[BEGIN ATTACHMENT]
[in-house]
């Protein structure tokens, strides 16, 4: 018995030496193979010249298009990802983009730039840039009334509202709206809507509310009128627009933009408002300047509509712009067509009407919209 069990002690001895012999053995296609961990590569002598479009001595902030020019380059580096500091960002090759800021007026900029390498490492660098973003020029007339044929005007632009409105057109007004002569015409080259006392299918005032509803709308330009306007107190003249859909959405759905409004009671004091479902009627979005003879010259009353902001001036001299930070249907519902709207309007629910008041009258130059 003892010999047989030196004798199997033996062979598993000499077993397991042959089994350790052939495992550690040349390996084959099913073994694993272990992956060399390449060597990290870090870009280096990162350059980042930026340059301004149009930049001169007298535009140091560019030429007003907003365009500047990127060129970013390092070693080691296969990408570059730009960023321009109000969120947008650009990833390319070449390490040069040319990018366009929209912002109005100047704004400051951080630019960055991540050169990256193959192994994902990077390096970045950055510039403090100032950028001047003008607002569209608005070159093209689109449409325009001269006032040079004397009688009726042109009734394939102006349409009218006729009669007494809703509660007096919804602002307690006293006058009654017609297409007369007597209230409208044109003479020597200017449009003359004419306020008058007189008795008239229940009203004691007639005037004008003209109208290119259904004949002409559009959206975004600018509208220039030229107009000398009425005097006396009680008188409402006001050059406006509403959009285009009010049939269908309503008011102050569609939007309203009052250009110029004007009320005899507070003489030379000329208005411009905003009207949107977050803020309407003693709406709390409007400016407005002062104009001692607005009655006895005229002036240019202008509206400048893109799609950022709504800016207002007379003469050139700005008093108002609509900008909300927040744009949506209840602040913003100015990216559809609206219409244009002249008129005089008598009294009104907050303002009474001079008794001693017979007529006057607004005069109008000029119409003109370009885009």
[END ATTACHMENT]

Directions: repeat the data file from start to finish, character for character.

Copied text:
[in-house]
């Protein structure tokens, strides 16, 4: 018995030496193979010249298009990802983009730039840039009334509202709206809507509310009128627009933009408002300047509509712009067509009407919209 069990002690001895012999053995296609961990590569002598479009001595902030020019380059580096500091960002090759800021007026900029390498490492660098973003020029007339044929005007632009409105057109007004002569015409080259006392299918005032509803709308330009306007107190003249859909959405759905409004009671004091479902009627979005003879010259009353902001001036001299930070249907519902709207309007629910008041009258130059 003892010999047989030196004798199997033996062979598993000499077993397991042959089994350790052939495992550690040349390996084959099913073994694993272990992956060399390449060597990290870090870009280096990162350059980042930026340059301004149009930049001169007298535009140091560019030429007003907003365009500047990127060129970013390092070693080691296969990408570059730009960023321009109000969120947008650009990833390319070449390490040069040319990018366009929209912002109005100047704004400051951080630019960055991540050169990256193959192994994902990077390096970045950055510039403090100032950028001047003008607002569209608005070159093209689109449409325009001269006032040079004397009688009726042109009734394939102006349409009218006729009669007494809703509660007096919804602002307690006293006058009654017609297409007369007597209230409208044109003479020597200017449009003359004419306020008058007189008795008239229940009203004691007639005037004008003209109208290119259904004949002409559009959206975004600018509208220039030229107009000398009425005097006396009680008188409402006001050059406006509403959009285009009010049939269908309503008011102050569609939007309203009052250009110029004007009320005899507070003489030379000329208005411009905003009207949107977050803020309407003693709406709390409007400016407005002062104009001692607005009655006895005229002036240019202008509206400048893109799609950022709504800016207002007379003469050139700005008093108002609509900008909300927040744009949506209840602040913003100015990216559809609206219409244009002249008129005089008598009294009104907050303002009474001079008794001693017979007529006057607004005069109008000029119409003109370009885009």